13.5 • Integration of 1H NMR Absorptions: Proton Counting
Look at the 1H NMR spectrum of methyl 2,2-dimethylpropanoate in Figure 13.7. There are two peaks, corresponding to the two kinds of protons, but the peaks aren’t the same size. The peak at 1.2 δ, due to the (CH3)3C– protons, is larger than the peak at 3.7 δ, due to the –OCH3 protons.
The area under each peak is proportional to the number of protons causing that peak. By electronically measuring, or integrating, the area under each peak, it’s possible to measure the relative numbers of the different kinds of protons in a molecule.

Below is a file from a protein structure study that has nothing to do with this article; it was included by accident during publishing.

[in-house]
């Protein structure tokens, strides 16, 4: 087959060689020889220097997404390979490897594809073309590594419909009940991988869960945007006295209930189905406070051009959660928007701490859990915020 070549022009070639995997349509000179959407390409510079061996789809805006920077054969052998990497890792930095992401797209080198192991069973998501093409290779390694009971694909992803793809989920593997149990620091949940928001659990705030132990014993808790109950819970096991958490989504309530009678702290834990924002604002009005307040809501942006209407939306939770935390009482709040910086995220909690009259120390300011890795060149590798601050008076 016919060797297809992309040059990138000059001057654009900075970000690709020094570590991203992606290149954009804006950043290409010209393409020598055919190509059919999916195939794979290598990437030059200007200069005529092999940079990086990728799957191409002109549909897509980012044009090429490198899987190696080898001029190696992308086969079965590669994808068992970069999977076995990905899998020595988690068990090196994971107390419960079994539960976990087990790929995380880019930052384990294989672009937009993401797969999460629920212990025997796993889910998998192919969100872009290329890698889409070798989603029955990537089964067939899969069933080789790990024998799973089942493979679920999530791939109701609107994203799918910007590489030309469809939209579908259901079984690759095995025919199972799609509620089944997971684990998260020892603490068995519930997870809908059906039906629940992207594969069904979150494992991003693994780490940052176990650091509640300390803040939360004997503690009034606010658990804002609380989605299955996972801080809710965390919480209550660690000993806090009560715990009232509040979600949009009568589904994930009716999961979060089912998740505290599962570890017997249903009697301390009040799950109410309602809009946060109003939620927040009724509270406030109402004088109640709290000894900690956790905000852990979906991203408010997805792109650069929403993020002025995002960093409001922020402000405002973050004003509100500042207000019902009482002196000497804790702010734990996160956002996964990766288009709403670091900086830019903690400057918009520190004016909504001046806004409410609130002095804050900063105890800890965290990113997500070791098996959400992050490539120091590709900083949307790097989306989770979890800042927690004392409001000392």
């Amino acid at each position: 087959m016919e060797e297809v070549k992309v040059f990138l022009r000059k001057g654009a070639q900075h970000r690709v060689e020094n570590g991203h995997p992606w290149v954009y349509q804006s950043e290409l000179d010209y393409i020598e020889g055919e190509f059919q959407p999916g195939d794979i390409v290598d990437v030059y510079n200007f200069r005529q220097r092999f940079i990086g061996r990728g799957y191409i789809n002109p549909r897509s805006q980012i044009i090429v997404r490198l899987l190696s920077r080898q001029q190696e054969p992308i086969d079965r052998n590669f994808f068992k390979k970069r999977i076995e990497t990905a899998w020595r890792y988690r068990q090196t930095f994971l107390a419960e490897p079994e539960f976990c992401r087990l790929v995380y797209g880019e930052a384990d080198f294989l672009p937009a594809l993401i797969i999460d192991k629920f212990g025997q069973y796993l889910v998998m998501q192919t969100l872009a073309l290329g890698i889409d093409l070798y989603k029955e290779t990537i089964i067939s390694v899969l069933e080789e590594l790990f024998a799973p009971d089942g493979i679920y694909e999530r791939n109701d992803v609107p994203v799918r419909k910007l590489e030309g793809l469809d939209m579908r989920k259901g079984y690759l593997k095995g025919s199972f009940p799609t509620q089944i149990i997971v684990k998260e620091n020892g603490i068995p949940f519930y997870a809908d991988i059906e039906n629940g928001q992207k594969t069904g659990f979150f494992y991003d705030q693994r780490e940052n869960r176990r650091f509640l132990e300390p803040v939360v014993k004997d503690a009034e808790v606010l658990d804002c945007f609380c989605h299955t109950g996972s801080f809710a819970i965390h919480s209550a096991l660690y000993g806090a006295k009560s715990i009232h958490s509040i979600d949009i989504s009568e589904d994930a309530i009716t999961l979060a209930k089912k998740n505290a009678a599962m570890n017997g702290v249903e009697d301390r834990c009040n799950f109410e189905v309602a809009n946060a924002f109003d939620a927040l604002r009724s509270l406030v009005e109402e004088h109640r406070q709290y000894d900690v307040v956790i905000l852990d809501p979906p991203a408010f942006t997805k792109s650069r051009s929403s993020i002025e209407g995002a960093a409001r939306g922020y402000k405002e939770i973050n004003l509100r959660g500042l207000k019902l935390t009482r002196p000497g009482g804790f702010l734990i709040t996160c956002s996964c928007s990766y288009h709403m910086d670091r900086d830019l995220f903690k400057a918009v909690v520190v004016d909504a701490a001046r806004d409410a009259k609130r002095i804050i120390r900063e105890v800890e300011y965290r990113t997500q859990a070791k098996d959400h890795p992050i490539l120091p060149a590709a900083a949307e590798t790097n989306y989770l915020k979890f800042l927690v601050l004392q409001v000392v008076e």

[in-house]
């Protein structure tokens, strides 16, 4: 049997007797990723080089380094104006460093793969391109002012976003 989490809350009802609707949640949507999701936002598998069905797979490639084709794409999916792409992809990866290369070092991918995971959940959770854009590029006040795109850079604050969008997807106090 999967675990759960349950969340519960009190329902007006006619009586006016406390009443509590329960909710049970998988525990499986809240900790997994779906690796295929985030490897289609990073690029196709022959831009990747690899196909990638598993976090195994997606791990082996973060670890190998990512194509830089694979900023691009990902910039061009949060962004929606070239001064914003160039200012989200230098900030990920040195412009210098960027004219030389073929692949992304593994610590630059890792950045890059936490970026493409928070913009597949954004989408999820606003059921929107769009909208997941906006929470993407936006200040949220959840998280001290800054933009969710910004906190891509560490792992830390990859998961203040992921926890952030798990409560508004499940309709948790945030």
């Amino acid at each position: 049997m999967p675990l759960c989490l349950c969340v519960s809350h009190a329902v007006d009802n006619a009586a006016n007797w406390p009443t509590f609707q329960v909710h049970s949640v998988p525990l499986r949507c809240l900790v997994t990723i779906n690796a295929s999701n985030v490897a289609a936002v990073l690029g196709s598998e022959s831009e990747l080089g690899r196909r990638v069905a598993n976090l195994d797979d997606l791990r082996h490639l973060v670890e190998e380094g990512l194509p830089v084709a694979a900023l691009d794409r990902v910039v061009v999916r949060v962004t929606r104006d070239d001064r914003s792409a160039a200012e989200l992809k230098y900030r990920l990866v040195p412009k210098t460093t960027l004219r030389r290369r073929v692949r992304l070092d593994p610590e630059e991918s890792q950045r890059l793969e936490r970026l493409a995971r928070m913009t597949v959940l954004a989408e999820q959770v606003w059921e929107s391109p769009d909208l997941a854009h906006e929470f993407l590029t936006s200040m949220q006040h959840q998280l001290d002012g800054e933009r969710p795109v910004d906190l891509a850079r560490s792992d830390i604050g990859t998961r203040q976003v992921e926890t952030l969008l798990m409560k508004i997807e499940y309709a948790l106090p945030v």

Modern NMR instruments provide a digital readout of relative peak areas, but an older, more visual method displays the integrated peak areas as a stair-step line, with the height of each step proportional to the area under the peak, and therefore proportional to the relative number of protons causing the peak. For example, the two steps for the peaks in methyl 2,2-dimethylpropanoate have a 1 : 3 (or 3 : 9) height ratio when integrated—exactly what we expect because the three −OCH3 protons are equivalent and the nine (CH3)3C– protons are equivalent.